What is time? No, not the existential debate though that does, in these times, ahem, seem more pertinent than ever. Instead, we’ll focus on how time shapes stories or personal essays, and its role in moving a narrative forward, back, or to another zone altogether. Each week, we’ll cover a specific technique—like flashback or fragments—which we’ll read about in a craft essay, and see employed in a short essay or story (both of which will be provided by the instructor). You’ll then try out this technique in your own writing, giving you the chance to write four short pieces of about 1,000 words (or less). These can build up to one longer piece, or four shorter, stand-alone pieces. This writing should not be thought of as “final” versions, or even completed pieces. They’re meant to be new work you try out, receive some feedback on, and then develop.
Your response to one of the prompts will go through a short workshop with your peers, focusing specifically on the technique. Writers at all levels interested in writing fiction or nonfiction are welcome!
The goal of this class is to give you a chance to try specific techniques that we use to signal how time moves in a story or an essay. Some of them are ones you’re familiar with — flashback, for example — but may not be aware of, or have not used intentionally in your writing. No matter your experience in creative writing, the aim is that you become a more confident and adept writer by learning, and applying “time-tested” (ha ha) techniques used by writers (including some very well-known ones.)
*No class on May 30th
Class meetings will be held over video chat, using Zoom accessed from your private class page. While you can use Zoom from your browser, we recommend downloading the desktop client so you have access to all platform features.
- A clear understanding of the importance of time as a narrative device
- Knowledge of at least 3 techniques that use temporality
- Students' new writing employing a technique taught in class based on prompts from me
- 10% discount on all future Catapult classes
Each week, we’ll cover a specific technique that shows how time is used in creating a narrative. We will read (in advance of class) a short craft essay and a short piece of prose (essay or story) that I provide that utilizes the technique we are discussing the following week. I will also teach a bit about the technique in our class. And then, you’ll apply that technique in your creative writing outside of class.
Students should be prepared to do the assigned reading and be prepared to discuss, as well as read and leave a short response (250-300 words) on their peers’ workshop submissions. Additionally, students will be expected to write 750-1,000 words each week.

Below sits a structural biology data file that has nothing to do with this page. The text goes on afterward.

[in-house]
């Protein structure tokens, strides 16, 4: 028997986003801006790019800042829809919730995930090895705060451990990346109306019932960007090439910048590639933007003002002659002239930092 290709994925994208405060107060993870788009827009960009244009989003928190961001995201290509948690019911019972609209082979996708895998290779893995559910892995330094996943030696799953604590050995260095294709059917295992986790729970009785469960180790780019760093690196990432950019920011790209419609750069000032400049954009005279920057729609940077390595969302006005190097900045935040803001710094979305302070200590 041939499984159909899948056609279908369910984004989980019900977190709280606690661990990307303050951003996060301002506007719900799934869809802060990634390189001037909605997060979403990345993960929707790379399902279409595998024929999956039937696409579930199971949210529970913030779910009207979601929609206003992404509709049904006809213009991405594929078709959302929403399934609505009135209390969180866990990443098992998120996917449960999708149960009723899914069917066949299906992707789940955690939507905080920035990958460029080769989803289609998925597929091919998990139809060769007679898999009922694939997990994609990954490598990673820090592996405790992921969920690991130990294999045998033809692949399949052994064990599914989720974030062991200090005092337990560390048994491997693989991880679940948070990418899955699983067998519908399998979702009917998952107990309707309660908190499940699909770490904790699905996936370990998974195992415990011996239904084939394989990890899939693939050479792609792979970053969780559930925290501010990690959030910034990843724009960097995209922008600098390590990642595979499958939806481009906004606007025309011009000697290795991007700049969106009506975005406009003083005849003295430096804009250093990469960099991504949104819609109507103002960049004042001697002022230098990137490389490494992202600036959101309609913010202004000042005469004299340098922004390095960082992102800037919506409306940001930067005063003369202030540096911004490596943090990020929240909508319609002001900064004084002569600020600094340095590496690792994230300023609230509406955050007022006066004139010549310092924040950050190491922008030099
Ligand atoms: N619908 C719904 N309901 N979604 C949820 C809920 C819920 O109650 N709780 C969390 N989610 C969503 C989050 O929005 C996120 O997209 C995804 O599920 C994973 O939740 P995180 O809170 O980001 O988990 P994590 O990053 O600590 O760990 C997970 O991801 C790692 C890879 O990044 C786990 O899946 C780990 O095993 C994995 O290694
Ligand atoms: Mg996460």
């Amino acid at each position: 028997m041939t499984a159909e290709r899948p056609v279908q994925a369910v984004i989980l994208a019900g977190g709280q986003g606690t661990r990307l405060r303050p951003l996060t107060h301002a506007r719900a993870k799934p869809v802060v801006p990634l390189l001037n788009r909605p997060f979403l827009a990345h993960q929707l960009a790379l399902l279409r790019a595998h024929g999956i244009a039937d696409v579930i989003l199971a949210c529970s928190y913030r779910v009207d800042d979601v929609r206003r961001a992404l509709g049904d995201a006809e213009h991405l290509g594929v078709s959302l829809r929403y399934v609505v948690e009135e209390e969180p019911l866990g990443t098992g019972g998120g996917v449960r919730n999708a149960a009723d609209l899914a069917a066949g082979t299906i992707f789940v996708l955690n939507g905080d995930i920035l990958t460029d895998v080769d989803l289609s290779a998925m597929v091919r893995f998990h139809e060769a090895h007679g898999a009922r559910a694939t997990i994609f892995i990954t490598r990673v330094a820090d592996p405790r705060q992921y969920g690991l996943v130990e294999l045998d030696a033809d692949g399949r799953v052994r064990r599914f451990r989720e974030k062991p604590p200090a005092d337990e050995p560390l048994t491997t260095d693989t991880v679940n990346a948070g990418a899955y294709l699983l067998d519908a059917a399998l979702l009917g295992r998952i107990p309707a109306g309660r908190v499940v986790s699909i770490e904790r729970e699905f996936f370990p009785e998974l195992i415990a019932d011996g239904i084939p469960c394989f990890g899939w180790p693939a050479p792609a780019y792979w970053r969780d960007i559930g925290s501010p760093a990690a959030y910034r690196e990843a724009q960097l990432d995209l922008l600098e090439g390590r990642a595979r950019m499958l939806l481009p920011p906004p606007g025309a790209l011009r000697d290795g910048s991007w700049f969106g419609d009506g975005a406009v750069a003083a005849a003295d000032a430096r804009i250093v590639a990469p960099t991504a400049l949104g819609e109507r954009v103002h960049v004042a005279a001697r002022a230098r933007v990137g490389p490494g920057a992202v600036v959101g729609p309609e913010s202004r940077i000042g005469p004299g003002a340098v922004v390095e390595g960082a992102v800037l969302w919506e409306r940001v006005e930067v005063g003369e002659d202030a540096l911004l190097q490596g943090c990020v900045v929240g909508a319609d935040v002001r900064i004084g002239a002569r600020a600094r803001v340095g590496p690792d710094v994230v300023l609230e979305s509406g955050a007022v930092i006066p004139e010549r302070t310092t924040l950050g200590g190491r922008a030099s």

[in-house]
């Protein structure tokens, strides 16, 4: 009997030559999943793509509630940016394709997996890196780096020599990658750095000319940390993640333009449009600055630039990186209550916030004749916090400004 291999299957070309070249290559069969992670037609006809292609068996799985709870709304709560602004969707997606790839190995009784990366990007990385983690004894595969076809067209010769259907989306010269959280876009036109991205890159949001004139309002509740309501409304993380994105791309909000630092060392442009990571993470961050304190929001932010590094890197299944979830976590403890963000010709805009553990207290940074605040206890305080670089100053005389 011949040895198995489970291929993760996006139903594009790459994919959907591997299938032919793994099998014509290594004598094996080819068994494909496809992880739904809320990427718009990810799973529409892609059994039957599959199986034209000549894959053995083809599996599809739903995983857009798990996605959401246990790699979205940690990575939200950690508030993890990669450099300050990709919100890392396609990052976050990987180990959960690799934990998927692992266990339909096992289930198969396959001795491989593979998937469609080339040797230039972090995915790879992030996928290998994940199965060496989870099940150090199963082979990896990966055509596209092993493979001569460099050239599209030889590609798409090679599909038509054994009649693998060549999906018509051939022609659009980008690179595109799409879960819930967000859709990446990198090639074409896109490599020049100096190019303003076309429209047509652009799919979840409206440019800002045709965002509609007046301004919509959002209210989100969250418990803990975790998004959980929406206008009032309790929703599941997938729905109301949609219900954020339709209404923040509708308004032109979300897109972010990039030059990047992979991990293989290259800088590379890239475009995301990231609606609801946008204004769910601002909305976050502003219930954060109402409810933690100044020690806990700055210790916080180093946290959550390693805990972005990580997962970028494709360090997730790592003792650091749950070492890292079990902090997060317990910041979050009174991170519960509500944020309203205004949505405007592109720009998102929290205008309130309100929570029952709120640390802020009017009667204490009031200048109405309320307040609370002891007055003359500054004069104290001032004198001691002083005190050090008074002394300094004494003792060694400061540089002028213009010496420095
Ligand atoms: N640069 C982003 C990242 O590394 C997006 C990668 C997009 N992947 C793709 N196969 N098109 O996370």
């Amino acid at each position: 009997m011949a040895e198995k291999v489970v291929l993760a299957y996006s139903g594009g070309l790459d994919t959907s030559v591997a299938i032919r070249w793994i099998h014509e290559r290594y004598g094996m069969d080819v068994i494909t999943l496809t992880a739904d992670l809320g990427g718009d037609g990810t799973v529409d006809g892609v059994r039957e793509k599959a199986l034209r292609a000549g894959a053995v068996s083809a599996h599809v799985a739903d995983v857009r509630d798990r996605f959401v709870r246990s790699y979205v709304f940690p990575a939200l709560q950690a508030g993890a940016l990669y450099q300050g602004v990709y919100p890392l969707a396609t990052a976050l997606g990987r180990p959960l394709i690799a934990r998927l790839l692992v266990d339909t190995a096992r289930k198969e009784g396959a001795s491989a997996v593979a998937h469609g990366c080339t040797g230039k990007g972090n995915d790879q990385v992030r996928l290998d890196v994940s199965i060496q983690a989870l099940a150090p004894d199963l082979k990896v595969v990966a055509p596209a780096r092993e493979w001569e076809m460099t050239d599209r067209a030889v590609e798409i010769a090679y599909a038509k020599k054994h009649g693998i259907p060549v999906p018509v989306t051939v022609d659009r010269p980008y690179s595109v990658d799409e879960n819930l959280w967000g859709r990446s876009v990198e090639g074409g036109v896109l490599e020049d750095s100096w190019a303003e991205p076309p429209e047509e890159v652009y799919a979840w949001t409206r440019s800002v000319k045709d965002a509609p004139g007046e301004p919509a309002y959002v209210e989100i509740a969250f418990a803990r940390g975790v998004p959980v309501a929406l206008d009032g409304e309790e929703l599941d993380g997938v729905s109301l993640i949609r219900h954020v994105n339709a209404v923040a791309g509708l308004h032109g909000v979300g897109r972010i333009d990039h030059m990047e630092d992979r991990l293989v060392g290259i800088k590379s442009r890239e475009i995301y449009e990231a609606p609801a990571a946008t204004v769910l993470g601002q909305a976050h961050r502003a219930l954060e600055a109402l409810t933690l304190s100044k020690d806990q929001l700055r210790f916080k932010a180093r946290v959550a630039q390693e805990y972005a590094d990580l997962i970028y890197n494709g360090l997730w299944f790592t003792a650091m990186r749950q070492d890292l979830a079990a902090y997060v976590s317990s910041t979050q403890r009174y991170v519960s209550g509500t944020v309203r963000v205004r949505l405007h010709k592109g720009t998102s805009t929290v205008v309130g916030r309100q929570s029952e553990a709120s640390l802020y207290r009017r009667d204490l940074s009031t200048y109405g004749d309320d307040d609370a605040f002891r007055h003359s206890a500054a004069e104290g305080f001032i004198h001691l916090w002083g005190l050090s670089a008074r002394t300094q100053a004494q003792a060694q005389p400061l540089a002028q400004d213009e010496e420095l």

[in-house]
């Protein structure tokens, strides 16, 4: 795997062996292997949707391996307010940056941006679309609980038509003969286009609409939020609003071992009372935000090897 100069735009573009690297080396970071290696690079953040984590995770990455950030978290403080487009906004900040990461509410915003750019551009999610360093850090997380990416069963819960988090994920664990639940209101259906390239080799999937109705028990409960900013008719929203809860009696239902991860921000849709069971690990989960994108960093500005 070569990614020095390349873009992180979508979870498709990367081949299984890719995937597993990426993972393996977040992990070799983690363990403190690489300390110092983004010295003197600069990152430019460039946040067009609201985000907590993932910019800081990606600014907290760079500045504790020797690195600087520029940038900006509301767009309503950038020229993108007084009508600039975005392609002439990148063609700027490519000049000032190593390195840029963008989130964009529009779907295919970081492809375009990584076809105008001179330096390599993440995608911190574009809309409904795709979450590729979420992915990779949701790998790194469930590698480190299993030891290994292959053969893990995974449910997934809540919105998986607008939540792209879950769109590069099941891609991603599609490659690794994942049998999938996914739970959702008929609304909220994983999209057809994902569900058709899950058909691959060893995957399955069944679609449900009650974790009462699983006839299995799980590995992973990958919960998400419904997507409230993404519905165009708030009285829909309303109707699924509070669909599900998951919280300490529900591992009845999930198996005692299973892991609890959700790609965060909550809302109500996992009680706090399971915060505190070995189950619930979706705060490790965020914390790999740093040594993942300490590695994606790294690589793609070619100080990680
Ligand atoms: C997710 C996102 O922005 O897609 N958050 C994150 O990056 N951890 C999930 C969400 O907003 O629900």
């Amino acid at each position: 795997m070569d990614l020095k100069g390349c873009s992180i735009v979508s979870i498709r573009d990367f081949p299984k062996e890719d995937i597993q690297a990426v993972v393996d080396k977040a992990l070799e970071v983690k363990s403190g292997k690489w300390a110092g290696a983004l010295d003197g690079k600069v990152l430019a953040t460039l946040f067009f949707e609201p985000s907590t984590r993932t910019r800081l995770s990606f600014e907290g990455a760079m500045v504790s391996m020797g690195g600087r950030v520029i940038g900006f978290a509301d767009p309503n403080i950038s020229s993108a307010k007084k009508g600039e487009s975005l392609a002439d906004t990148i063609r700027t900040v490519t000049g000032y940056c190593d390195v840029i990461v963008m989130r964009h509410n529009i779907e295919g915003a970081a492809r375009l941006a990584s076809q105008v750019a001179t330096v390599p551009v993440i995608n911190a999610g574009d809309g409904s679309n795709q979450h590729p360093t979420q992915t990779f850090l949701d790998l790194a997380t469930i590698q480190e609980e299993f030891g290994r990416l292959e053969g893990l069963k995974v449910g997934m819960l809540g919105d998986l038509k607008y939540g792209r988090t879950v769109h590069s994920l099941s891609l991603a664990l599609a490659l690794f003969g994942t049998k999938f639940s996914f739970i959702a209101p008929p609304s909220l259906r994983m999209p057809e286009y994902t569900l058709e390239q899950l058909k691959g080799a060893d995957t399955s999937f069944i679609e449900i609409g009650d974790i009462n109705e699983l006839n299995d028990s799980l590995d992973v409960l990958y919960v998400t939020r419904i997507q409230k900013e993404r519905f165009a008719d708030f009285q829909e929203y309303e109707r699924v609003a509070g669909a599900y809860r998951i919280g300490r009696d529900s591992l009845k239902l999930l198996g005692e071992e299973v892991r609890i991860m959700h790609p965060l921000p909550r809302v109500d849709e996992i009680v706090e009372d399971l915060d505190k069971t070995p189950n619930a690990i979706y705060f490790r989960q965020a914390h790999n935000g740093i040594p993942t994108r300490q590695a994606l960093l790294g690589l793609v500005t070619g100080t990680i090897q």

Introductions, Workshop Schedule, What is Workshop
Intro to Writing Time Technique 1: Establishing “When”
Technique 2: The Clock of Your Prose
Technique 3: Flashback
Technique 4: Scene/Summary and Sliding
Technique 4: Starting at the Ending
What next, Evaluations
Bix Gabriel is a writer, teacher of creative writing, editor at The Offing magazine, 2021 Periplus Fellow, co-founder of TakeTwo Services, occasional Tweeter, and seeker of the perfect jalebi.
She has a M.F.A in fiction from Indiana University-Bloomington, and her writing appears in the anthology A Map is Only One Story, on Longleaf Review, Catapult, Guernica, and Electric Literature, among others. Her debut novel, Archives of Amnesia, was a finalist for the 2021 PEN Bellwether Prize for Socially Engaged Fiction.
She was born in Hyderabad, India, and lives in Queens, NY.
“The interaction between the student and instructor was fun and informative. I thought Bix did a great job of drawing out the shy members of the class and valuing everyone’s opinion.”
"The most valuable part of this class for me was: 'The craft instruction/discussion, the thoughtful input from other students, and the way Bix set up the readings and workshop.'”
"Bix, thank you so much for being so compassionate and smart and for bringing this group together. Years and years from now I will remember this class and think—I can’t believe what joy I could feel during a national crisis and be grateful for you!"
"Bix’s manuscript, ARCHIVES OF AMNESIA, is an ambitious, exciting novel, dynamically cross-cultural and transnational, and tackles urgent themes such as terrorism, migration, and familial and national identities. The book is a timely and penetrating study of the effects of war on terror, and how old and nearly-forgotten histories, such as Bangladesh’s struggle for independence, continue to haunt characters who live halfway around the world. It’s a story of interconnectedness, a reminder that we are more alike than different, whether we live in New York City or Dhaka, whether we live in 2017 or 1971."
"Bix Gabriel’s fiction and nonfiction are electric, connecting worlds in ways that spark a hunger in this reader to see more, to eat more, to do more. As a teacher, she knows how to nudge her students out of their previous assumptions and away from their bad habits, the repeat-performance moves that have no place on the page. Bix’s warmth, wisdom, and humor illuminate every interaction with her students. From the start, she’ll call you “dear,” and she means it. "